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Can you help a fellow gardener out? Luann and Tony have been following the high brix garden method for several years and have never seen anything like this. Have you? Unidentified growths on mulch, watermelon, cucumbers, parley and even some weeds look like it came out of a space alien movie.

Any thoughts or suggestions would be appreciated as comments below. Click on the pictures below to enlarge.

Unidentified Growth on Cucumber 1Unidentified Growth on Cucumber 1   Unidentified Growth on Cucumber Leaf 2 Unidentified Growth on Cucumber Leaf 2   Unidentified Growth on Parsley Weed Unidentified Growth on Parsley Weed

Unidentified Growth on Watermelon 1 Unidentified Growth on Watermelon 1    Unidentified Growth on Watermelon 2    Unidentified Growth on Watermelon 2


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  • Guest - DakotaEarth

    Jon,
    Very wet conditions, right? Either sprinkler or excessive rain. Is that grass mulch? And what is the source of the mulch? Is it fungal spores?
    Dan

    Comment last edited on about 2 years ago by High Brix Gardens
  • Guest - GraceOutdoors

    Very good pictures. I can’t identify it from experience but it reminds me of a slime mold I have seen on mulch. This one looks like it grew on the pinestraw? mulch and moved to the plants. You can definitely see stalks raised up from the mass. This is a characteristic of at least one type slime mold.

  • Guest - sirwilliam

    yes as someone else said…..or asked…..source is in mulch.

    and is mold, source the mulch.

    looks like heavy grass/straw/hay or pine needles…..

    and do not know where you live, but if you have received the rain the NE and Central states have this year, Plus the heat.

    Really hate to tell you this….remove the mulch…but may be too late if those spores have exploded….

    Comment last edited on about 2 years ago by High Brix Gardens
  • Guest - Agrinerd

    My first reaction was slime mold as well, so I did an image search to find something similar and came up with the TAMU bulletin below. It isn’t usually harmful in a vegetable garden but can smother turf if it gets out of hand.

    http://aggie-horticulture.tamu.edu/galveston/Gardening-Handbook/PDF-files/GH-074–slime-mold-lawn-grass.pdf

    Comment last edited on about 2 years ago by High Brix Gardens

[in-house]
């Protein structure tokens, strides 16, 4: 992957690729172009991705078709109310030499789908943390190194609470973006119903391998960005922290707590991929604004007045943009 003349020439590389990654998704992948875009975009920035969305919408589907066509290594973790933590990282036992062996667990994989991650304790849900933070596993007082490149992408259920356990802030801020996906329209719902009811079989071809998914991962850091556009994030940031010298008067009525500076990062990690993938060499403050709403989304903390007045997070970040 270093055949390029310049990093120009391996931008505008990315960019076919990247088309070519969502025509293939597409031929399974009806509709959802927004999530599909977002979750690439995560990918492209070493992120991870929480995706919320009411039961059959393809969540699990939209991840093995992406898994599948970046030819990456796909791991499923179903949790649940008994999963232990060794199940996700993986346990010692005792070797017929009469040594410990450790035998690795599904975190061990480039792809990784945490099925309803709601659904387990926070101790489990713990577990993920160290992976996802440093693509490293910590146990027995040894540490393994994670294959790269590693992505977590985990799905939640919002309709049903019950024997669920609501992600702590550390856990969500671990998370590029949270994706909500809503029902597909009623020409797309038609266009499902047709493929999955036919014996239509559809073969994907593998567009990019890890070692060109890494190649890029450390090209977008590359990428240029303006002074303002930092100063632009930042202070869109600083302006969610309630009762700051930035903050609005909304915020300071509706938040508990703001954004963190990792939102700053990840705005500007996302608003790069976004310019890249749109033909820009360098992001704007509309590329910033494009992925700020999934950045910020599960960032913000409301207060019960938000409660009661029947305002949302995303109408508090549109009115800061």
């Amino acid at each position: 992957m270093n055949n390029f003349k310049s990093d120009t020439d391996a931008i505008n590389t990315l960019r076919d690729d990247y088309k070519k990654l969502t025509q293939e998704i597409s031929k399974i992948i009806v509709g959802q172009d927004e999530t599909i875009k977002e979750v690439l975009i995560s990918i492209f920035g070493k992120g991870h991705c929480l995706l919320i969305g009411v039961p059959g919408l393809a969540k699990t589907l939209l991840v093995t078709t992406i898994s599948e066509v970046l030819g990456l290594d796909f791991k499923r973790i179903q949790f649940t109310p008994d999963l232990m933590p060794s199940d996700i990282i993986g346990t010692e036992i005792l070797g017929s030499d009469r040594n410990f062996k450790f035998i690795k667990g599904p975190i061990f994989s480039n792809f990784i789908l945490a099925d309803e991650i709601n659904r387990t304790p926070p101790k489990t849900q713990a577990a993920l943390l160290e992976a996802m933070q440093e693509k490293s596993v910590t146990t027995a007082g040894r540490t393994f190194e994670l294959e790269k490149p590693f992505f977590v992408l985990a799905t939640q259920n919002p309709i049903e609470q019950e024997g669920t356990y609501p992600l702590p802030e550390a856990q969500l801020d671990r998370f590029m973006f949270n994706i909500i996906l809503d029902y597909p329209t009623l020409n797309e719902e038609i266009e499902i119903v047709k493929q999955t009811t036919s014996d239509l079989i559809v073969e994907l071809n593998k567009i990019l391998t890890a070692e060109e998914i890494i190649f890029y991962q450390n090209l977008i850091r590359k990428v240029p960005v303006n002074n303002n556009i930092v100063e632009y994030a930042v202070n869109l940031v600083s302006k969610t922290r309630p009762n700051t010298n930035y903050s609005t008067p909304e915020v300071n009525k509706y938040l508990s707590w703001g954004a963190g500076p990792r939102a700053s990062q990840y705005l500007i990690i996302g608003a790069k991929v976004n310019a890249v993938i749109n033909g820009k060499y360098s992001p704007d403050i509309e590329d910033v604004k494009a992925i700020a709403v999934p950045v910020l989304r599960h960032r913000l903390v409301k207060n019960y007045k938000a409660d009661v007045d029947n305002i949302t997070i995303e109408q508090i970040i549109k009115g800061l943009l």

• Guest - kekawaka

    I’m thinking this is actually a good sign that you have an active biotic environment in the garden.

    I sent this link to a friend at Cornell University. Here’s her reply:

    “That there is a slime mold of some kind. I can’t tell which from the photos. But it doesn’t matter, since slime molds are not plant pathogens, they just climb up on plants to fruit sometimes. Your friend’s slime mold is probably living in the mulch, eating bacteria and junk. When it’s ready to fruit it makes a ton of little fruiting bodies like the ones in the photos. Spores from these can start a new slime mold colony. But really, nothing for a farmer to worry about.”

    Dr. Kathie T. Hodge
    Associate Professor of Mycology
    Director, Cornell Plant Pathology Herbarium
    Dept. of Plant Pathology & Plant-Microbe Biology

    Comment last edited on about 2 years ago by High Brix Gardens
  • Guest - LuannRae

    Thank you all for your insight. Yes, we are very wet in our region this year – northeast Wisconsin. Set to have our wettest summer in last 100 yrs according to area records. Yes that is grass mulch, over some leaf mulch in the first layer. When we first saw the growth, we were unsure if it would sky rocket and take the plants and fruits out. That has not been the case. It is still present, but does not seem to be harming the plants. Now that we have done some searching per your ideas, I do think a slime mold variety nails it. Image search slime molds sometime, wow, nature’s micro art sculptures. Our control plan at this point will be to remove the affected areas in the mulch, scrape off areas where it is on the plants, and appropriately discard. Again, thanks for all your comments. Productive Gardening to Everyone!

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